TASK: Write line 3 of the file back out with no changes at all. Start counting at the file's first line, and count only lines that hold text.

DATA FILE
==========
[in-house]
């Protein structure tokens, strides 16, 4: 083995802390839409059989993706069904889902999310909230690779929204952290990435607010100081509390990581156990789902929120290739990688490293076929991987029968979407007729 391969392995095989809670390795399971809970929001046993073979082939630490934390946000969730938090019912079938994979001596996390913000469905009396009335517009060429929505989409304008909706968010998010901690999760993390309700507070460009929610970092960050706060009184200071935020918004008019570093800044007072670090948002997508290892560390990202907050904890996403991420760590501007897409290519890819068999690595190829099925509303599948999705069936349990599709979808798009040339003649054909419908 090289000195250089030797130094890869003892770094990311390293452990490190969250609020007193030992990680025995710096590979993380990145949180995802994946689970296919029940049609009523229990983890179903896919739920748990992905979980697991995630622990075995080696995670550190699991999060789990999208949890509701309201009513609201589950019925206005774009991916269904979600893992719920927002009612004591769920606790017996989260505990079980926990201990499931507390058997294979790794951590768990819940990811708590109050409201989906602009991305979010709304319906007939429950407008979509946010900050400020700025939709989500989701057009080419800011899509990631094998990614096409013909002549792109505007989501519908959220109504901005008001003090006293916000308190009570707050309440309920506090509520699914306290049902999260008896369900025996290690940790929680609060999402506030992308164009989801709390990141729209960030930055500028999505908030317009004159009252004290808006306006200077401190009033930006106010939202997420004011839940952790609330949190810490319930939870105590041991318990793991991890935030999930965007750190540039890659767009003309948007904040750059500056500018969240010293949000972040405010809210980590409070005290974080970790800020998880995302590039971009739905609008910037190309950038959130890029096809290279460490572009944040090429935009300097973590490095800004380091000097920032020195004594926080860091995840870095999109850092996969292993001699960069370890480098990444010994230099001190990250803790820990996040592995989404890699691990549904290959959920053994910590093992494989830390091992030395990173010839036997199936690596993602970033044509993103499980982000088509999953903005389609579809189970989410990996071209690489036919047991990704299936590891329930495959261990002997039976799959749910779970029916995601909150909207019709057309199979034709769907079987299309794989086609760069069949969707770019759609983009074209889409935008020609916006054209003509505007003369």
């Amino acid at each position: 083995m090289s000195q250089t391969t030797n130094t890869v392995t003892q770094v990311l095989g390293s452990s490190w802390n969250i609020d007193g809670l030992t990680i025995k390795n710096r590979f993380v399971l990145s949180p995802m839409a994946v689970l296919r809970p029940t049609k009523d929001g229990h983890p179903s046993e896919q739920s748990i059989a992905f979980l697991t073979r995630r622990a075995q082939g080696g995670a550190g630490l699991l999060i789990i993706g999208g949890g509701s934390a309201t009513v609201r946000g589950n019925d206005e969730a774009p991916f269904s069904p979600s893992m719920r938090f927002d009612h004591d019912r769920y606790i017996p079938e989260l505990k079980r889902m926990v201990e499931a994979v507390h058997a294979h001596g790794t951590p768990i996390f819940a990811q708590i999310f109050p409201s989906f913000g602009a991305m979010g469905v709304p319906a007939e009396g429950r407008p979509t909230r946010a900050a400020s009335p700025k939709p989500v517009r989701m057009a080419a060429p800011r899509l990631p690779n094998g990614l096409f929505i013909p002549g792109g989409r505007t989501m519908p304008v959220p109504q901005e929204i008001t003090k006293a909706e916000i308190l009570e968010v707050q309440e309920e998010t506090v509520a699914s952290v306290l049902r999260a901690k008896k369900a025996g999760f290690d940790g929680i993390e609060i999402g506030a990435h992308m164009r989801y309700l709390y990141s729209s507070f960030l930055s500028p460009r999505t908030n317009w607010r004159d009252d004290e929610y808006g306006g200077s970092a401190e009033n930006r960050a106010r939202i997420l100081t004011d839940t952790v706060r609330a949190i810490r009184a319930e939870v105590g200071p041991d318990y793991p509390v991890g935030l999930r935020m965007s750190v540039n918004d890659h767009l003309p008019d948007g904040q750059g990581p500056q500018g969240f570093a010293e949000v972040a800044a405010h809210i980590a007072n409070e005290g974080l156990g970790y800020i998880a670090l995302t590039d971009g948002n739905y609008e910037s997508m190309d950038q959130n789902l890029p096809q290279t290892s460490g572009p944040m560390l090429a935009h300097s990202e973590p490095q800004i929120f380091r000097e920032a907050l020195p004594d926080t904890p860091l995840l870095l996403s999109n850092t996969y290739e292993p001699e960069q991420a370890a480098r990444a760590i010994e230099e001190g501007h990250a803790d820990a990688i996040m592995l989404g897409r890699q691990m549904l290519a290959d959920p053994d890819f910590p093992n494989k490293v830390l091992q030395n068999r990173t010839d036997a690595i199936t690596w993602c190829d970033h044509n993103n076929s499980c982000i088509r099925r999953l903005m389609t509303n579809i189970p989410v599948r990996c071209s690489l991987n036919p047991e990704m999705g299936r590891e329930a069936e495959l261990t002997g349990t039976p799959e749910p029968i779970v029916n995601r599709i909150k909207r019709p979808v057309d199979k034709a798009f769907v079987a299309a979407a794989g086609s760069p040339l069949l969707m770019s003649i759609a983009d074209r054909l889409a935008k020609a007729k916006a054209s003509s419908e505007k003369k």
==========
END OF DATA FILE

């Amino acid at each position: 083995m090289s000195q250089t391969t030797n130094t890869v392995t003892q770094v990311l095989g390293s452990s490190w802390n969250i609020d007193g809670l030992t990680i025995k390795n710096r590979f993380v399971l990145s949180p995802m839409a994946v689970l296919r809970p029940t049609k009523d929001g229990h983890p179903s046993e896919q739920s748990i059989a992905f979980l697991t073979r995630r622990a075995q082939g080696g995670a550190g630490l699991l999060i789990i993706g999208g949890g509701s934390a309201t009513v609201r946000g589950n019925d206005e969730a774009p991916f269904s069904p979600s893992m719920r938090f927002d009612h004591d019912r769920y606790i017996p079938e989260l505990k079980r889902m926990v201990e499931a994979v507390h058997a294979h001596g790794t951590p768990i996390f819940a990811q708590i999310f109050p409201s989906f913000g602009a991305m979010g469905v709304p319906a007939e009396g429950r407008p979509t909230r946010a900050a400020s009335p700025k939709p989500v517009r989701m057009a080419a060429p800011r899509l990631p690779n094998g990614l096409f929505i013909p002549g792109g989409r505007t989501m519908p304008v959220p109504q901005e929204i008001t003090k006293a909706e916000i308190l009570e968010v707050q309440e309920e998010t506090v509520a699914s952290v306290l049902r999260a901690k008896k369900a025996g999760f290690d940790g929680i993390e609060i999402g506030a990435h992308m164009r989801y309700l709390y990141s729209s507070f960030l930055s500028p460009r999505t908030n317009w607010r004159d009252d004290e929610y808006g306006g200077s970092a401190e009033n930006r960050a106010r939202i997420l100081t004011d839940t952790v706060r609330a949190i810490r009184a319930e939870v105590g200071p041991d318990y793991p509390v991890g935030l999930r935020m965007s750190v540039n918004d890659h767009l003309p008019d948007g904040q750059g990581p500056q500018g969240f570093a010293e949000v972040a800044a405010h809210i980590a007072n409070e005290g974080l156990g970790y800020i998880a670090l995302t590039d971009g948002n739905y609008e910037s997508m190309d950038q959130n789902l890029p096809q290279t290892s460490g572009p944040m560390l090429a935009h300097s990202e973590p490095q800004i929120f380091r000097e920032a907050l020195p004594d926080t904890p860091l995840l870095l996403s999109n850092t996969y290739e292993p001699e960069q991420a370890a480098r990444a760590i010994e230099e001190g501007h990250a803790d820990a990688i996040m592995l989404g897409r890699q691990m549904l290519a290959d959920p053994d890819f910590p093992n494989k490293v830390l091992q030395n068999r990173t010839d036997a690595i199936t690596w993602c190829d970033h044509n993103n076929s499980c982000i088509r099925r999953l903005m389609t509303n579809i189970p989410v599948r990996c071209s690489l991987n036919p047991e990704m999705g299936r590891e329930a069936e495959l261990t002997g349990t039976p799959e749910p029968i779970v029916n995601r599709i909150k909207r019709p979808v057309d199979k034709a798009f769907v079987a299309a979407a794989g086609s760069p040339l069949l969707m770019s003649i759609a983009d074209r054909l889409a935008k020609a007729k916006a054209s003509s419908e505007k003369k």